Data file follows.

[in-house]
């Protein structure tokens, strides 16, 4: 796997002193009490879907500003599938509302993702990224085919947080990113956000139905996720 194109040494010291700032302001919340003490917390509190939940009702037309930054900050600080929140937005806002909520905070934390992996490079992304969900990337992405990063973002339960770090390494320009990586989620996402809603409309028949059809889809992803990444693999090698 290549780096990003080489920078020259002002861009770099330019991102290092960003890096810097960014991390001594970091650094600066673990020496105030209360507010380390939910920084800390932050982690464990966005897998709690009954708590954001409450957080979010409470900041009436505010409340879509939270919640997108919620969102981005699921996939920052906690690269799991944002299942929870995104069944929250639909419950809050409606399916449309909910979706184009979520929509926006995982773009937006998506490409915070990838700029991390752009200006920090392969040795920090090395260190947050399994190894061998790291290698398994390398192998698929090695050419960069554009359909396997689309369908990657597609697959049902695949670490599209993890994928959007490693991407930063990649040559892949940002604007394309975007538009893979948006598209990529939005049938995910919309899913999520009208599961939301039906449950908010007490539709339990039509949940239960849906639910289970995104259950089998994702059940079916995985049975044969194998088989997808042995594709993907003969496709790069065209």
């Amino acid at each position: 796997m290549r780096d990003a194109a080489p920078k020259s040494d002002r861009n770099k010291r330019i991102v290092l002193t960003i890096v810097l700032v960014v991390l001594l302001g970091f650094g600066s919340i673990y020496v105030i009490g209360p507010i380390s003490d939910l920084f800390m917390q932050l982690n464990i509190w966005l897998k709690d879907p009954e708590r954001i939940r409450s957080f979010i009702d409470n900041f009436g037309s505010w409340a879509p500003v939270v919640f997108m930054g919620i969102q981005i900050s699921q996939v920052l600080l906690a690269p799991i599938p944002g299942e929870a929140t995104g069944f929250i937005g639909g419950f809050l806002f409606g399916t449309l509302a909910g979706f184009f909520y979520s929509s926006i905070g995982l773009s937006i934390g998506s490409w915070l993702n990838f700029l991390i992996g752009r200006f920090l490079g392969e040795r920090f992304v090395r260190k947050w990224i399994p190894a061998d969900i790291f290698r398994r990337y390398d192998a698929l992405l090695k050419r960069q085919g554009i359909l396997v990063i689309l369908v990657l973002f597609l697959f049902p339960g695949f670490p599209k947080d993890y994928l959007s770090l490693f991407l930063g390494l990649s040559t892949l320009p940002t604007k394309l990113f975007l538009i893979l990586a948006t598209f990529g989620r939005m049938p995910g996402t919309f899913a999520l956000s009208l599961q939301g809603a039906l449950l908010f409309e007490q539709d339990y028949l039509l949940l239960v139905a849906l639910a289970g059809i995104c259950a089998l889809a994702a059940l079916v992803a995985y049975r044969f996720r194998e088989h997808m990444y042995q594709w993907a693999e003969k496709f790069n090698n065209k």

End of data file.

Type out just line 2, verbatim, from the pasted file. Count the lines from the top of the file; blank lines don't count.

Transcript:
């Protein structure tokens, strides 16, 4: 796997002193009490879907500003599938509302993702990224085919947080990113956000139905996720 194109040494010291700032302001919340003490917390509190939940009702037309930054900050600080929140937005806002909520905070934390992996490079992304969900990337992405990063973002339960770090390494320009990586989620996402809603409309028949059809889809992803990444693999090698 290549780096990003080489920078020259002002861009770099330019991102290092960003890096810097960014991390001594970091650094600066673990020496105030209360507010380390939910920084800390932050982690464990966005897998709690009954708590954001409450957080979010409470900041009436505010409340879509939270919640997108919620969102981005699921996939920052906690690269799991944002299942929870995104069944929250639909419950809050409606399916449309909910979706184009979520929509926006995982773009937006998506490409915070990838700029991390752009200006920090392969040795920090090395260190947050399994190894061998790291290698398994390398192998698929090695050419960069554009359909396997689309369908990657597609697959049902695949670490599209993890994928959007490693991407930063990649040559892949940002604007394309975007538009893979948006598209990529939005049938995910919309899913999520009208599961939301039906449950908010007490539709339990039509949940239960849906639910289970995104259950089998994702059940079916995985049975044969194998088989997808042995594709993907003969496709790069065209």